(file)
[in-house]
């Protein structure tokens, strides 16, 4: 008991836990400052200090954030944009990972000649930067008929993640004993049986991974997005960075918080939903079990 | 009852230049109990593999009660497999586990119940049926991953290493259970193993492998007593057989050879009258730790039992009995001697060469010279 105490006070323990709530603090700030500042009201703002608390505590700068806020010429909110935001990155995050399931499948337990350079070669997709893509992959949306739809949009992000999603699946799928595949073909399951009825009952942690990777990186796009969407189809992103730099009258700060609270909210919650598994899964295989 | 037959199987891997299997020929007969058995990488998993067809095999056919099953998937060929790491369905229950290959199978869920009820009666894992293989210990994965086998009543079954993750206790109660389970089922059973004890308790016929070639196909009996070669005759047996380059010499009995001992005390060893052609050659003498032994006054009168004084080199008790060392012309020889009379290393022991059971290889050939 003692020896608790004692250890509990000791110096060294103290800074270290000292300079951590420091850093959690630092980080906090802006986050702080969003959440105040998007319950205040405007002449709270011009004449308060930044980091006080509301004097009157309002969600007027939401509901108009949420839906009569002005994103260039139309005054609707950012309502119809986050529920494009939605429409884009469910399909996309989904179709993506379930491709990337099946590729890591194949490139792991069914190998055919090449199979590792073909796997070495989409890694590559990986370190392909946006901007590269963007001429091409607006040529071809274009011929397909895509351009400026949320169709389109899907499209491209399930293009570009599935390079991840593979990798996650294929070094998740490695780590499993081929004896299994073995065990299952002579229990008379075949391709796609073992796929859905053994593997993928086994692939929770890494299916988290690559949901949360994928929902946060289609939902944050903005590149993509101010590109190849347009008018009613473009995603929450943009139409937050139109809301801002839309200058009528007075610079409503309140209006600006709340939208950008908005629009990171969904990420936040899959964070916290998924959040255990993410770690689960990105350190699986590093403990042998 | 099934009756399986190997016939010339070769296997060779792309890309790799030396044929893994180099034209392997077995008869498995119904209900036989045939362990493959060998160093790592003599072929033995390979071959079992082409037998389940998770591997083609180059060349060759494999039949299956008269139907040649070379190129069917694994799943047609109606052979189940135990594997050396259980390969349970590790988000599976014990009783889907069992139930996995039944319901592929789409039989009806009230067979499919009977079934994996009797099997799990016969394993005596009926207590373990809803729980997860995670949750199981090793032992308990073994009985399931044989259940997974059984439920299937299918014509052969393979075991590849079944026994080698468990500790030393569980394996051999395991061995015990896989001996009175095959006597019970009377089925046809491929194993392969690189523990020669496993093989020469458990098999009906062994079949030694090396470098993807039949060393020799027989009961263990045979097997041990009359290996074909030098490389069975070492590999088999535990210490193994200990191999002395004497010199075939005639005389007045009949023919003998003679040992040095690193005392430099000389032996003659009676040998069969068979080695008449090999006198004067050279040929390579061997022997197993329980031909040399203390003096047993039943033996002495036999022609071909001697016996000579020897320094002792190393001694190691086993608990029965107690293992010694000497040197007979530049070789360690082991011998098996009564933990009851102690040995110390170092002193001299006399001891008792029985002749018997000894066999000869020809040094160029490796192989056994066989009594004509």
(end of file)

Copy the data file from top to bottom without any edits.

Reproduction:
[in-house]
């Protein structure tokens, strides 16, 4: 008991836990400052200090954030944009990972000649930067008929993640004993049986991974997005960075918080939903079990 | 009852230049109990593999009660497999586990119940049926991953290493259970193993492998007593057989050879009258730790039992009995001697060469010279 105490006070323990709530603090700030500042009201703002608390505590700068806020010429909110935001990155995050399931499948337990350079070669997709893509992959949306739809949009992000999603699946799928595949073909399951009825009952942690990777990186796009969407189809992103730099009258700060609270909210919650598994899964295989 | 037959199987891997299997020929007969058995990488998993067809095999056919099953998937060929790491369905229950290959199978869920009820009666894992293989210990994965086998009543079954993750206790109660389970089922059973004890308790016929070639196909009996070669005759047996380059010499009995001992005390060893052609050659003498032994006054009168004084080199008790060392012309020889009379290393022991059971290889050939 003692020896608790004692250890509990000791110096060294103290800074270290000292300079951590420091850093959690630092980080906090802006986050702080969003959440105040998007319950205040405007002449709270011009004449308060930044980091006080509301004097009157309002969600007027939401509901108009949420839906009569002005994103260039139309005054609707950012309502119809986050529920494009939605429409884009469910399909996309989904179709993506379930491709990337099946590729890591194949490139792991069914190998055919090449199979590792073909796997070495989409890694590559990986370190392909946006901007590269963007001429091409607006040529071809274009011929397909895509351009400026949320169709389109899907499209491209399930293009570009599935390079991840593979990798996650294929070094998740490695780590499993081929004896299994073995065990299952002579229990008379075949391709796609073992796929859905053994593997993928086994692939929770890494299916988290690559949901949360994928929902946060289609939902944050903005590149993509101010590109190849347009008018009613473009995603929450943009139409937050139109809301801002839309200058009528007075610079409503309140209006600006709340939208950008908005629009990171969904990420936040899959964070916290998924959040255990993410770690689960990105350190699986590093403990042998 | 099934009756399986190997016939010339070769296997060779792309890309790799030396044929893994180099034209392997077995008869498995119904209900036989045939362990493959060998160093790592003599072929033995390979071959079992082409037998389940998770591997083609180059060349060759494999039949299956008269139907040649070379190129069917694994799943047609109606052979189940135990594997050396259980390969349970590790988000599976014990009783889907069992139930996995039944319901592929789409039989009806009230067979499919009977079934994996009797099997799990016969394993005596009926207590373990809803729980997860995670949750199981090793032992308990073994009985399931044989259940997974059984439920299937299918014509052969393979075991590849079944026994080698468990500790030393569980394996051999395991061995015990896989001996009175095959006597019970009377089925046809491929194993392969690189523990020669496993093989020469458990098999009906062994079949030694090396470098993807039949060393020799027989009961263990045979097997041990009359290996074909030098490389069975070492590999088999535990210490193994200990191999002395004497010199075939005639005389007045009949023919003998003679040992040095690193005392430099000389032996003659009676040998069969068979080695008449090999006198004067050279040929390579061997022997197993329980031909040399203390003096047993039943033996002495036999022609071909001697016996000579020897320094002792190393001694190691086993608990029965107690293992010694000497040197007979530049070789360690082991011998098996009564933990009851102690040995110390170092002193001299006399001891008792029985002749018997000894066999000869020809040094160029490796192989056994066989009594004509």